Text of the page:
Before trying to describe in more detail how our space program is contributing to the solution of our earthly problems, I would like to relate briefly a supposedly true story, which may help support the argument. About 400 years ago, there lived a count in a small town in Germany. He was one of the benign counts, and he gave a large part of his income to the poor in his town. This was much appreciated, because poverty was abundant during medieval times, and there were epidemics of the plague which ravaged the country frequently. One day, the count met a strange man. He had a workbench and little laboratory in his house, and he labored hard during the daytime so that he could afford a few hours every evening to work in his laboratory. He ground small lenses from pieces of glass; he mounted the lenses in tubes, and he used these gadgets to look at very small objects. The count was particularly fascinated by the tiny creatures that could be observed with the strong magnification, and which he had never seen before. He invited the man to move with his laboratory to the castle, to become a member of the count’s household, and to devote henceforth all his time to the development and perfection of his optical gadgets as a special employee of the count.

The townspeople, however, became angry when they realized that the count was wasting his money, as they thought, on a stunt without purpose. “We are suffering from this plague” they said, “while he is paying that man for a useless hobby!” But the count remained firm. “I give you as much as I can afford,” he said, “but I will also support this man and his work, because I know that someday something will come out of it!”

Indeed, something very good came out of this work, and also out of similar work done by others at other places: the microscope. It is well known that the microscope has contributed more than any other invention to the progress of medicine, and that the elimination of the plague and many other contagious diseases from most parts of the world is largely a result of studies which the microscope made possible.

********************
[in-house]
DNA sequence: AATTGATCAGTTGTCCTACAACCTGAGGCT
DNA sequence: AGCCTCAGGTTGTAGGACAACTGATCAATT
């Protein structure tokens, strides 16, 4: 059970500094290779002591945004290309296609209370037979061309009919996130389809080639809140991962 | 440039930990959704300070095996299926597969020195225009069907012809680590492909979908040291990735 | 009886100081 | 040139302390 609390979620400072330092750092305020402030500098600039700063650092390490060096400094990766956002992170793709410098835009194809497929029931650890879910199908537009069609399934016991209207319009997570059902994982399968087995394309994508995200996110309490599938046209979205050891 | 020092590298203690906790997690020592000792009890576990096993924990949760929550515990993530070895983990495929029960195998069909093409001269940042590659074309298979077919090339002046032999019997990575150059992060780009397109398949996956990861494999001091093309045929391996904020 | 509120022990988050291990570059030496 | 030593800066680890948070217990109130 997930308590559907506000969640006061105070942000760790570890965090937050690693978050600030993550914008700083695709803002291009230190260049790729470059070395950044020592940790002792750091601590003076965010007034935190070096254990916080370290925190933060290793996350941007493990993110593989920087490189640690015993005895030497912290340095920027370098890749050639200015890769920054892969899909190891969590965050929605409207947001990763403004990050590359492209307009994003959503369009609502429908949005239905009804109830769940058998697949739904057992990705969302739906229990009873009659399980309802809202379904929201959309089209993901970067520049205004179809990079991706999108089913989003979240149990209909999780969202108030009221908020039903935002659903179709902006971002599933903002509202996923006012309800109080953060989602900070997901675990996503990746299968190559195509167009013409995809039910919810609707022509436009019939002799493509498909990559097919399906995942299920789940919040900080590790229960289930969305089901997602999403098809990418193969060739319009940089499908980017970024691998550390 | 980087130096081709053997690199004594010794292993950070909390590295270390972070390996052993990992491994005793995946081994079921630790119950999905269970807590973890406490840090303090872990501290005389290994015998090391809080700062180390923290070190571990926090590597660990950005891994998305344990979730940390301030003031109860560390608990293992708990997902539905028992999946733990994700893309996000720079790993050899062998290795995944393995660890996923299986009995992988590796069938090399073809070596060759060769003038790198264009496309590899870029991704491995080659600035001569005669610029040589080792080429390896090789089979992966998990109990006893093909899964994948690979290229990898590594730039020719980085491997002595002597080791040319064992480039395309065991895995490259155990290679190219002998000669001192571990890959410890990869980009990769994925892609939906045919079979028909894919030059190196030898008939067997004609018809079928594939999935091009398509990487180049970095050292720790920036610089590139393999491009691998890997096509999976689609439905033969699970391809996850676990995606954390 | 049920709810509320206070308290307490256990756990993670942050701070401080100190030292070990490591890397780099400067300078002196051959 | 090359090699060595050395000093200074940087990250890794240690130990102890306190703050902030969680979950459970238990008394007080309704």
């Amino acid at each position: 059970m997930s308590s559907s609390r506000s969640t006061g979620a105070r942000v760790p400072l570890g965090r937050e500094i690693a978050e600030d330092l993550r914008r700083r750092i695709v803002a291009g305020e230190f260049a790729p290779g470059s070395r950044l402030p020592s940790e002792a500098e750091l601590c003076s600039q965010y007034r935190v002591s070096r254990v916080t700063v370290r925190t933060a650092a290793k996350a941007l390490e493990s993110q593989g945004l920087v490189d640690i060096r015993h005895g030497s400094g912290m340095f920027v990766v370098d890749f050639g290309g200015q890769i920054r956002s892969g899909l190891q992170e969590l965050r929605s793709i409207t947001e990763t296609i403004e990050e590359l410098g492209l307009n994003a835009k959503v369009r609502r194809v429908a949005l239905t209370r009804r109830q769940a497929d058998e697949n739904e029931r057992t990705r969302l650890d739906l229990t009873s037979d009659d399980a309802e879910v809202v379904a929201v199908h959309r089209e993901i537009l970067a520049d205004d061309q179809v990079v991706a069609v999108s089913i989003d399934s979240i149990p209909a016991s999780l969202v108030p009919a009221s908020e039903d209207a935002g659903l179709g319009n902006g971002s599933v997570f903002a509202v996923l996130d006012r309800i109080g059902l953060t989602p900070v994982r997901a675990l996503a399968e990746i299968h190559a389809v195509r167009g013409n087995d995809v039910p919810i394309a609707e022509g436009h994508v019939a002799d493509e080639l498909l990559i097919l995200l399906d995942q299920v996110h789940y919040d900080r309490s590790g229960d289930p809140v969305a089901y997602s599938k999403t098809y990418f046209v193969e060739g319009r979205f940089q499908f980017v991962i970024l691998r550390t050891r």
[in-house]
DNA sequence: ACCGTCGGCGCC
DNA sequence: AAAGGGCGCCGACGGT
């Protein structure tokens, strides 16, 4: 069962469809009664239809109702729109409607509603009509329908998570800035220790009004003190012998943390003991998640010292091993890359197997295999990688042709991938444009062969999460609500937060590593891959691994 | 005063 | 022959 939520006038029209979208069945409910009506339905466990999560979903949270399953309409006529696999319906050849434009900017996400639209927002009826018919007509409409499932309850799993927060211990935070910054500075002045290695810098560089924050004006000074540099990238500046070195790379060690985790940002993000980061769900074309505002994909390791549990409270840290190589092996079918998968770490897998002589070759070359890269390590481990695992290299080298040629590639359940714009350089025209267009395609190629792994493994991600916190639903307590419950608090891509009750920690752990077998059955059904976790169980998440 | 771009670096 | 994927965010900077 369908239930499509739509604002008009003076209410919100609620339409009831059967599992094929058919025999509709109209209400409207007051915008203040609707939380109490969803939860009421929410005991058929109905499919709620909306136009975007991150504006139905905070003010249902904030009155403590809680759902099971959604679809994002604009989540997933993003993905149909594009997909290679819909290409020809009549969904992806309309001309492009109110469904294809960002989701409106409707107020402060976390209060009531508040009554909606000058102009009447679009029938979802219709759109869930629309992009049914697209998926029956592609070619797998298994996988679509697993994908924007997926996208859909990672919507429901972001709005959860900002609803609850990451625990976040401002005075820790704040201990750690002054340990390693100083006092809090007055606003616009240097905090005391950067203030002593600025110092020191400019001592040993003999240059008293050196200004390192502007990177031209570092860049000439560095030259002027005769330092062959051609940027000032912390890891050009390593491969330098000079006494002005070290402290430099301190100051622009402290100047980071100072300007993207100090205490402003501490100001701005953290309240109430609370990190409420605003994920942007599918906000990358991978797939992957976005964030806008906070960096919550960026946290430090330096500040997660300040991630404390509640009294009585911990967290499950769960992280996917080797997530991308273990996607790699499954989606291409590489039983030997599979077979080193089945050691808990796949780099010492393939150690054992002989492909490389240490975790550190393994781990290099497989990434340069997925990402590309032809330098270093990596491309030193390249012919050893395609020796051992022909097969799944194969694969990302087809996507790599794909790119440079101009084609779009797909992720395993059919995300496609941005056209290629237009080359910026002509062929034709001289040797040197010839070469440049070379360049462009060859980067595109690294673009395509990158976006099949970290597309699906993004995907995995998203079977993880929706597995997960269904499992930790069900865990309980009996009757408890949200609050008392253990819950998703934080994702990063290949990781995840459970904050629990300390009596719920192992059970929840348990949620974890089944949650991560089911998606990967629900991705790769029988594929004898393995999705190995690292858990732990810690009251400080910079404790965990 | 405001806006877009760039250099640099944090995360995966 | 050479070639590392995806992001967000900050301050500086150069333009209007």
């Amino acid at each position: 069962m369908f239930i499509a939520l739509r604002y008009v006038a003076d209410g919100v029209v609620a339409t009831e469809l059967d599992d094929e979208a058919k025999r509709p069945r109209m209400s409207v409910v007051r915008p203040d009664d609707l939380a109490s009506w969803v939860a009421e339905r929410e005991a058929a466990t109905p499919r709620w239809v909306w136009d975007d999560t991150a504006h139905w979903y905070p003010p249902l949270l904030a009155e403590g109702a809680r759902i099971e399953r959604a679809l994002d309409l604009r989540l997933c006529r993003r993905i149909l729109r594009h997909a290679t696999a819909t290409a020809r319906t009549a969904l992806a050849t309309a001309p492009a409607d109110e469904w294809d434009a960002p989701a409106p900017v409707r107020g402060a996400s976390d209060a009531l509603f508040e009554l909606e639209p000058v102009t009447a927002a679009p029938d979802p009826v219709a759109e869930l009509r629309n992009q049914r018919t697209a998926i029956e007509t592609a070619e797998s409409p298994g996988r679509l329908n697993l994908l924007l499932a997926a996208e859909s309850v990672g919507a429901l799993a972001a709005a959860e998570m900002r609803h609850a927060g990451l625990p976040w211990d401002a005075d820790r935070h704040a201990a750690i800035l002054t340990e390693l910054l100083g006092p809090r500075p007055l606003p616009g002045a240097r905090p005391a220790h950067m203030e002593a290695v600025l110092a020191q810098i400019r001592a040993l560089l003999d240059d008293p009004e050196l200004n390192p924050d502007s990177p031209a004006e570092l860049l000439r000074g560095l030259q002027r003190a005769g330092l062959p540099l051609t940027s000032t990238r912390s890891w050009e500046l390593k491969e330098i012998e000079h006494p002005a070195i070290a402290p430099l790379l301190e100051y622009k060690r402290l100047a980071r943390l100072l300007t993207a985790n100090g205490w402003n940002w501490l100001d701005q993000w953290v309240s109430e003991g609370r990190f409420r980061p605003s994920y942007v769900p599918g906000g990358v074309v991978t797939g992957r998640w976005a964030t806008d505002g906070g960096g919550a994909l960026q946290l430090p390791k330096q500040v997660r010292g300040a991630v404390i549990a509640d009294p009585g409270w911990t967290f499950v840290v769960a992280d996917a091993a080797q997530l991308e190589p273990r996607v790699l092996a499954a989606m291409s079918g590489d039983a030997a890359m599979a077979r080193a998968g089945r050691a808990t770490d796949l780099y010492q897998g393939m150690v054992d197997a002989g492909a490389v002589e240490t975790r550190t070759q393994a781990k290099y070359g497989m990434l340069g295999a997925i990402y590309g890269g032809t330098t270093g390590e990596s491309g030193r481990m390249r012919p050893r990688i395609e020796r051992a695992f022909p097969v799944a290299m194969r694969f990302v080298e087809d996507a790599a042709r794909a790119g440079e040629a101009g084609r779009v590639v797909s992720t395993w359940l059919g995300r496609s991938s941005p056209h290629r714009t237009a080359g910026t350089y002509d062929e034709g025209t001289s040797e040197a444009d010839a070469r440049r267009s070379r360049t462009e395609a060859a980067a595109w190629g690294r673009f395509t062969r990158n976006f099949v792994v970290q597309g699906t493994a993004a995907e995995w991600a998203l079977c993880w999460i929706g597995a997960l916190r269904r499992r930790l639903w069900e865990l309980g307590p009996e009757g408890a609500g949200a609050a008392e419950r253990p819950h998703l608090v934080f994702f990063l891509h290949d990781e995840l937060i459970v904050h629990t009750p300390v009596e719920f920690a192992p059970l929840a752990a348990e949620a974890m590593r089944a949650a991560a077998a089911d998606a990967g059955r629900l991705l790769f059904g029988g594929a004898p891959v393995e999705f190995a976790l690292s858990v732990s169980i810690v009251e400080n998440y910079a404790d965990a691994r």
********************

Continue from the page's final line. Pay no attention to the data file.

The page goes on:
The count, by retaining some of his spending money for research and discovery, contributed far more to the relief of human suffering than he could have contributed by giving all he could possibly spare to his plague-ridden community.

Tuesday, August 7, 2012

Astronomy Wallpapers

I was looking for a new wallpaper.  I figured I'd pick something from the APOD, and downloaded a bunch that looked good.  Well I decided to just crop them all, and set up random wallpapers.

I uploaded them in case there was any interest.  There are about 100 all 1440 x 900 (16:10), which I realize is a somewhat uncommon resolution.  They are mostly galaxies and nebulae, but there is some stuff from the solar system too.


Download: - 30 MB

Random samples:

Monday, August 6, 2012

An Unexpected Ass Kicking

Javascript Color Picker

I made a quick javascript color picker.  There are about a bajillion of these already, but that has never stopped me before.

Friday, August 3, 2012

Two Ridiculous Stories
A farmer in the US state of Vermont who was facing a minor drugs charge is now in more serious trouble after driving a tractor over seven police cars.
Los Angeles police and rescue crews surrounded the fomer Hannah Montana star's house in Hollywood on Wednesday, while helicopters circled the property. But they soon discovered there was no one in the building. Police say the incident may have been part of a trend of prank calls, which has been dubbed "swatting".